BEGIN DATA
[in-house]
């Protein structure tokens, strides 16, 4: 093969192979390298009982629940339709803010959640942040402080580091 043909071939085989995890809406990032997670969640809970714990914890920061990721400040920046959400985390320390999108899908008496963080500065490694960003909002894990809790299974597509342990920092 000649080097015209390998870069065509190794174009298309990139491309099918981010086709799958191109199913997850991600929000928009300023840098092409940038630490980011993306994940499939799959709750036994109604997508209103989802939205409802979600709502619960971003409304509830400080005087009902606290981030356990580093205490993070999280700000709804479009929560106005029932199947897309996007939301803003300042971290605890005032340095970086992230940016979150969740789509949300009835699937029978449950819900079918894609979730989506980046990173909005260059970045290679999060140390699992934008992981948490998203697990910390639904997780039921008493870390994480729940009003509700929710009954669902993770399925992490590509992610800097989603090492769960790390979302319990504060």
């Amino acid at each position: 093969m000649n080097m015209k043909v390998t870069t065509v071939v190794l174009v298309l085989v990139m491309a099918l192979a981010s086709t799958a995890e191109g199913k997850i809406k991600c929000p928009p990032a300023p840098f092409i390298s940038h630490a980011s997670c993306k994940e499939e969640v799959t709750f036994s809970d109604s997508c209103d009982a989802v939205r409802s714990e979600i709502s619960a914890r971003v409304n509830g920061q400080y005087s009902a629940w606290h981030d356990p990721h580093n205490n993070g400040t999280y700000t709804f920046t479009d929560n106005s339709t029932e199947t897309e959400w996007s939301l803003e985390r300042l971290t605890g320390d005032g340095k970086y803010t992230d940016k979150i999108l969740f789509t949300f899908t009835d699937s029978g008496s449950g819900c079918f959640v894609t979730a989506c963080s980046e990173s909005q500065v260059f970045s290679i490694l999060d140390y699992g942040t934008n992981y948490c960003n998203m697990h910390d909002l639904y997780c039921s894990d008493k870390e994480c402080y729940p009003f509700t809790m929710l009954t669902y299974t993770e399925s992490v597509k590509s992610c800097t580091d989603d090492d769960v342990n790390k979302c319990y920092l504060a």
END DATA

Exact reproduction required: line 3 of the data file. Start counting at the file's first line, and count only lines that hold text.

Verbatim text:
């Amino acid at each position: 093969m000649n080097m015209k043909v390998t870069t065509v071939v190794l174009v298309l085989v990139m491309a099918l192979a981010s086709t799958a995890e191109g199913k997850i809406k991600c929000p928009p990032a300023p840098f092409i390298s940038h630490a980011s997670c993306k994940e499939e969640v799959t709750f036994s809970d109604s997508c209103d009982a989802v939205r409802s714990e979600i709502s619960a914890r971003v409304n509830g920061q400080y005087s009902a629940w606290h981030d356990p990721h580093n205490n993070g400040t999280y700000t709804f920046t479009d929560n106005s339709t029932e199947t897309e959400w996007s939301l803003e985390r300042l971290t605890g320390d005032g340095k970086y803010t992230d940016k979150i999108l969740f789509t949300f899908t009835d699937s029978g008496s449950g819900c079918f959640v894609t979730a989506c963080s980046e990173s909005q500065v260059f970045s290679i490694l999060d140390y699992g942040t934008n992981y948490c960003n998203m697990h910390d909002l639904y997780c039921s894990d008493k870390e994480c402080y729940p009003f509700t809790m929710l009954t669902y299974t993770e399925s992490v597509k590509s992610c800097t580091d989603d090492d769960v342990n790390k979302c319990y920092l504060a």